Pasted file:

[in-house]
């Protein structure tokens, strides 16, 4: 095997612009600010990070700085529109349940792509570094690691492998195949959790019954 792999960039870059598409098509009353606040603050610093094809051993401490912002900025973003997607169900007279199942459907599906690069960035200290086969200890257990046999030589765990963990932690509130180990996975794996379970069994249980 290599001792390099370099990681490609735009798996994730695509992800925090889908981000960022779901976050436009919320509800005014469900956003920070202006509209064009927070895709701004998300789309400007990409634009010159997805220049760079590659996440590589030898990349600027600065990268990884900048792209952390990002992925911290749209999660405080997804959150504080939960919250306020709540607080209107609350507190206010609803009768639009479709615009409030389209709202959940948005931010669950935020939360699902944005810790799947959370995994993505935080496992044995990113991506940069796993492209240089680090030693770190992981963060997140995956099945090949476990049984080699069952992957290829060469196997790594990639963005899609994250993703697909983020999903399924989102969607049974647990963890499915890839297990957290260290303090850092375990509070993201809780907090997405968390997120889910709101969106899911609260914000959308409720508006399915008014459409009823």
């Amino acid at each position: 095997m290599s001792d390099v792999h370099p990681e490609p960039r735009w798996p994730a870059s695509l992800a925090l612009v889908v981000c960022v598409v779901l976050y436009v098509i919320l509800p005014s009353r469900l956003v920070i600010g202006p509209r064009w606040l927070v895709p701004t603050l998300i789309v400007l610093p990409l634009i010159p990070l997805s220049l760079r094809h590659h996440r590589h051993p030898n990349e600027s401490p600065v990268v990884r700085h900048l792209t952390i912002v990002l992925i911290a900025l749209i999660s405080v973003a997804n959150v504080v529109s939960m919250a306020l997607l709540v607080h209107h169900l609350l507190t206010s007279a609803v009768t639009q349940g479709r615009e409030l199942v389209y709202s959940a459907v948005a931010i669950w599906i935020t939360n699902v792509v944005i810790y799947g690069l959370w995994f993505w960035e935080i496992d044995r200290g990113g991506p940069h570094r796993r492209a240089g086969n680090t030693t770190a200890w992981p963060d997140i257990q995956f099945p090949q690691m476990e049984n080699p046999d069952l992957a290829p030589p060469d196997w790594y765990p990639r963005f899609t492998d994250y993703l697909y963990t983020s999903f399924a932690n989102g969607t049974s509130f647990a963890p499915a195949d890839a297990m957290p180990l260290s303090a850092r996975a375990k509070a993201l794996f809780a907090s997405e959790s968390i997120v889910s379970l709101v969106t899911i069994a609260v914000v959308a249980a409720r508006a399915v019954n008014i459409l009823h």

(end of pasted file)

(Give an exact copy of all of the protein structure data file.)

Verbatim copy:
[in-house]
């Protein structure tokens, strides 16, 4: 095997612009600010990070700085529109349940792509570094690691492998195949959790019954 792999960039870059598409098509009353606040603050610093094809051993401490912002900025973003997607169900007279199942459907599906690069960035200290086969200890257990046999030589765990963990932690509130180990996975794996379970069994249980 290599001792390099370099990681490609735009798996994730695509992800925090889908981000960022779901976050436009919320509800005014469900956003920070202006509209064009927070895709701004998300789309400007990409634009010159997805220049760079590659996440590589030898990349600027600065990268990884900048792209952390990002992925911290749209999660405080997804959150504080939960919250306020709540607080209107609350507190206010609803009768639009479709615009409030389209709202959940948005931010669950935020939360699902944005810790799947959370995994993505935080496992044995990113991506940069796993492209240089680090030693770190992981963060997140995956099945090949476990049984080699069952992957290829060469196997790594990639963005899609994250993703697909983020999903399924989102969607049974647990963890499915890839297990957290260290303090850092375990509070993201809780907090997405968390997120889910709101969106899911609260914000959308409720508006399915008014459409009823």
């Amino acid at each position: 095997m290599s001792d390099v792999h370099p990681e490609p960039r735009w798996p994730a870059s695509l992800a925090l612009v889908v981000c960022v598409v779901l976050y436009v098509i919320l509800p005014s009353r469900l956003v920070i600010g202006p509209r064009w606040l927070v895709p701004t603050l998300i789309v400007l610093p990409l634009i010159p990070l997805s220049l760079r094809h590659h996440r590589h051993p030898n990349e600027s401490p600065v990268v990884r700085h900048l792209t952390i912002v990002l992925i911290a900025l749209i999660s405080v973003a997804n959150v504080v529109s939960m919250a306020l997607l709540v607080h209107h169900l609350l507190t206010s007279a609803v009768t639009q349940g479709r615009e409030l199942v389209y709202s959940a459907v948005a931010i669950w599906i935020t939360n699902v792509v944005i810790y799947g690069l959370w995994f993505w960035e935080i496992d044995r200290g990113g991506p940069h570094r796993r492209a240089g086969n680090t030693t770190a200890w992981p963060d997140i257990q995956f099945p090949q690691m476990e049984n080699p046999d069952l992957a290829p030589p060469d196997w790594y765990p990639r963005f899609t492998d994250y993703l697909y963990t983020s999903f399924a932690n989102g969607t049974s509130f647990a963890p499915a195949d890839a297990m957290p180990l260290s303090a850092r996975a375990k509070a993201l794996f809780a907090s997405e959790s968390i997120v889910s379970l709101v969106t899911i069994a609260v914000v959308a249980a409720r508006a399915v019954n008014i459409l009823h």